16.  Yu YB, Li YQ. Enteric glial cells and their role in the intestinal epithelial barrier. World J Gastroenterol. 2014;20:11273-11280.  [PubMed]  [DOI]  [Cited in This Article: ]  [Cited by in CrossRef: 61]  [Cited by in F6Publishing: 58]  [Article Influence: 8.7]  [Reference Citation Analysis (0)]
17.  Van Landeghem L, Chevalier J, Mahé MM, Wedel T, Urvil P, Derkinderen P, Savidge T, Neunlist M. Enteric glia promote intestinal mucosal healing via activation of focal adhesion kinase and release of proEGF. Am J Physiol Gastrointest Liver Physiol. 2011;300:G976-G987.  [PubMed]  [DOI]  [Cited in This Article: ]  [Cited by in Crossref: 84]  [Cited by in F6Publishing: 88]  [Article Influence: 8.4]  [Reference Citation Analysis (0)]
18.  da Silveira AB, de Oliveira EC, Neto SG, Luquetti AO, Fujiwara RT, Oliveira RC, Brehmer A. Enteroglial cells act as antigen-presenting cells in chagasic megacolon. Hum Pathol. 2011;42:522-532.  [PubMed]  [DOI]  [Cited in This Article: ]  [Cited by in Crossref: 24]  [Cited by in F6Publishing: 20]  [Article Influence: 2.4]  [Reference Citation Analysis (0)]
19.  Bevan S, Quallo T, Andersson DA. TRPV1. Handb Exp Pharmacol. 2014;222:207-245.  [PubMed]  [DOI]  [Cited in This Article: ]  [Cited by in Crossref: 81]  [Cited by in F6Publishing: 77]  [Article Influence: 11.6]  [Reference Citation Analysis (0)]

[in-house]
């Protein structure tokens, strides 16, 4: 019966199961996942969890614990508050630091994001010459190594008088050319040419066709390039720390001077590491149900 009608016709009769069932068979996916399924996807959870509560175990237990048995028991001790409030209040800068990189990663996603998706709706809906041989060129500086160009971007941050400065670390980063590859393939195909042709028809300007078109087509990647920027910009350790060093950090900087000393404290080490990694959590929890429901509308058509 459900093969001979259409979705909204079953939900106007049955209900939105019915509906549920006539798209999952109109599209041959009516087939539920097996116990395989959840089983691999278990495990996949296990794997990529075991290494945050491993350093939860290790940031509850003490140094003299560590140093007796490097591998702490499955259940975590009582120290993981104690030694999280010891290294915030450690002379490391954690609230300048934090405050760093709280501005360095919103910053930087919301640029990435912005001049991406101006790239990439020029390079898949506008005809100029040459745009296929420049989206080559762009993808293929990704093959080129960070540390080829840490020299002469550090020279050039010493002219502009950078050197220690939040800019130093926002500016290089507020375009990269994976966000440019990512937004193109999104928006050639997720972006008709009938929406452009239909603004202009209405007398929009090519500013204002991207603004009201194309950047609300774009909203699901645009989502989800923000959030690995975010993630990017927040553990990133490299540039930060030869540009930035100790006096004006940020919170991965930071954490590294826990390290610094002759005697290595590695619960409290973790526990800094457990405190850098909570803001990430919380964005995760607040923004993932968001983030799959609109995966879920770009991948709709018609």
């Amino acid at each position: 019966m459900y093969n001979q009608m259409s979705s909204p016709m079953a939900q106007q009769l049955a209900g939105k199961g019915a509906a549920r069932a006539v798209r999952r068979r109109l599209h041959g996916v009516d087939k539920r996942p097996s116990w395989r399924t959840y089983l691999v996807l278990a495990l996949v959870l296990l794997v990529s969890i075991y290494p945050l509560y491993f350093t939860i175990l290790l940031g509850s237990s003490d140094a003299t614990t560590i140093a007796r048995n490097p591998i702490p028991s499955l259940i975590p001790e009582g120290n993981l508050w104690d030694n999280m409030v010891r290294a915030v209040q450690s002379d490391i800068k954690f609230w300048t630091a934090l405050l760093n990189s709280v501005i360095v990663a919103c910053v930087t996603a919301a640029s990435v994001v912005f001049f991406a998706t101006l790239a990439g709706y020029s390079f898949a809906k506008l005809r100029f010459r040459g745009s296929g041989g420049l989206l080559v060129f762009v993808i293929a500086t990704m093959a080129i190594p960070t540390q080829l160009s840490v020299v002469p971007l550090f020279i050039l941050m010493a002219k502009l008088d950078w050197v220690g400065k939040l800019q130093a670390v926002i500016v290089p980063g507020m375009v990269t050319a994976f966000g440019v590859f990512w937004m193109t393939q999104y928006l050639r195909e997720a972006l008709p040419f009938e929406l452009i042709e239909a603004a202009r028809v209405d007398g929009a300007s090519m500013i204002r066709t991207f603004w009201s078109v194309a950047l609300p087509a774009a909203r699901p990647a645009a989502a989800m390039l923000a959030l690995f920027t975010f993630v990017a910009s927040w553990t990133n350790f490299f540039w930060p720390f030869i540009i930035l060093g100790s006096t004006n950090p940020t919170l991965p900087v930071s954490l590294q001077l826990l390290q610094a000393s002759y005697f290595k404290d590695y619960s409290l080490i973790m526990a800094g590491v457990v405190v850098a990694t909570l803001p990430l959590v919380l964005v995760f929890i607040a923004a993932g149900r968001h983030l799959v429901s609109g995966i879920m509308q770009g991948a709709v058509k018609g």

20.  Tóth A, Boczán J, Kedei N, Lizanecz E, Bagi Z, Papp Z, Edes I, Csiba L, Blumberg PM. Expression and distribution of vanilloid receptor 1 (TRPV1) in the adult rat brain. Brain Res Mol Brain Res. 2005;135:162-168.  [PubMed]  [DOI]  [Cited in This Article: ]  [Cited by in Crossref: 290]  [Cited by in F6Publishing: 296]  [Article Influence: 18.1]  [Reference Citation Analysis (0)]
21.  Doly S, Fischer J, Salio C, Conrath M. The vanilloid receptor-1 is expressed in rat spinal dorsal horn astrocytes. Neurosci Lett. 2004;357:123-126.  [PubMed]  [DOI]  [Cited in This Article: ]  [Cited by in Crossref: 59]  [Cited by in F6Publishing: 58]  [Article Influence: 3.5]  [Reference Citation Analysis (0)]
22.  Leonelli M, Martins DO, Kihara AH, Britto LR. Ontogenetic expression of the vanilloid receptors TRPV1 and TRPV2 in the rat retina. Int J Dev Neurosci. 2009;27:709-718.  [PubMed]  [DOI]  [Cited in This Article: ]  [Cited by in Crossref: 29]  [Cited by in F6Publishing: 31]  [Article Influence: 2.4]  [Reference Citation Analysis (0)]
23.  Chen Y, Willcockson HH, Valtschanoff JG. Influence of the vanilloid receptor TRPV1 on the activation of spinal cord glia in mouse models of pain. Exp Neurol. 2009;220:383-390.  [PubMed]  [DOI]  [Cited in This Article: ]  [Cited by in Crossref: 62]  [Cited by in F6Publishing: 56]  [Article Influence: 5.2]  [Reference Citation Analysis (0)]
24.  Ho KW, Lambert WS, Calkins DJ. Activation of the TRPV1 cation channel contributes to stress-induced astrocyte migration. Glia. 2014;62:1435-1451.  [PubMed]  [DOI]  [Cited in This Article: ]  [Cited by in Crossref: 41]  [Cited by in F6Publishing: 42]  [Article Influence: 5.9]  [Reference Citation Analysis (0)]